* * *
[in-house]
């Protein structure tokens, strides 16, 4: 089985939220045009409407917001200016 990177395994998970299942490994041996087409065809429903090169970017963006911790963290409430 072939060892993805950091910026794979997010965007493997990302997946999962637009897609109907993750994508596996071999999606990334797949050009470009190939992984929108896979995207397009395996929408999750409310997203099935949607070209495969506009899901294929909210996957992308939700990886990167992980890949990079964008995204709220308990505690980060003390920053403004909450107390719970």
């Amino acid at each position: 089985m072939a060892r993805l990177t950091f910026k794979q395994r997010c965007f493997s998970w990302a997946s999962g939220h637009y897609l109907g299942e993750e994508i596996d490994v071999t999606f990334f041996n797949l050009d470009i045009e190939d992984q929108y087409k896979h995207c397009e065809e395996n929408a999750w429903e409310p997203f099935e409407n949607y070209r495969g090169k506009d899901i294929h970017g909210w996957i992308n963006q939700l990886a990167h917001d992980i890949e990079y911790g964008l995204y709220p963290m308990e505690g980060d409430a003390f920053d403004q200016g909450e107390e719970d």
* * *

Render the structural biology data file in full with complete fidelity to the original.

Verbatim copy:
[in-house]
């Protein structure tokens, strides 16, 4: 089985939220045009409407917001200016 990177395994998970299942490994041996087409065809429903090169970017963006911790963290409430 072939060892993805950091910026794979997010965007493997990302997946999962637009897609109907993750994508596996071999999606990334797949050009470009190939992984929108896979995207397009395996929408999750409310997203099935949607070209495969506009899901294929909210996957992308939700990886990167992980890949990079964008995204709220308990505690980060003390920053403004909450107390719970």
């Amino acid at each position: 089985m072939a060892r993805l990177t950091f910026k794979q395994r997010c965007f493997s998970w990302a997946s999962g939220h637009y897609l109907g299942e993750e994508i596996d490994v071999t999606f990334f041996n797949l050009d470009i045009e190939d992984q929108y087409k896979h995207c397009e065809e395996n929408a999750w429903e409310p997203f099935e409407n949607y070209r495969g090169k506009d899901i294929h970017g909210w996957i992308n963006q939700l990886a990167h917001d992980i890949e990079y911790g964008l995204y709220p963290m308990e505690g980060d409430a003390f920053d403004q200016g909450e107390e719970d």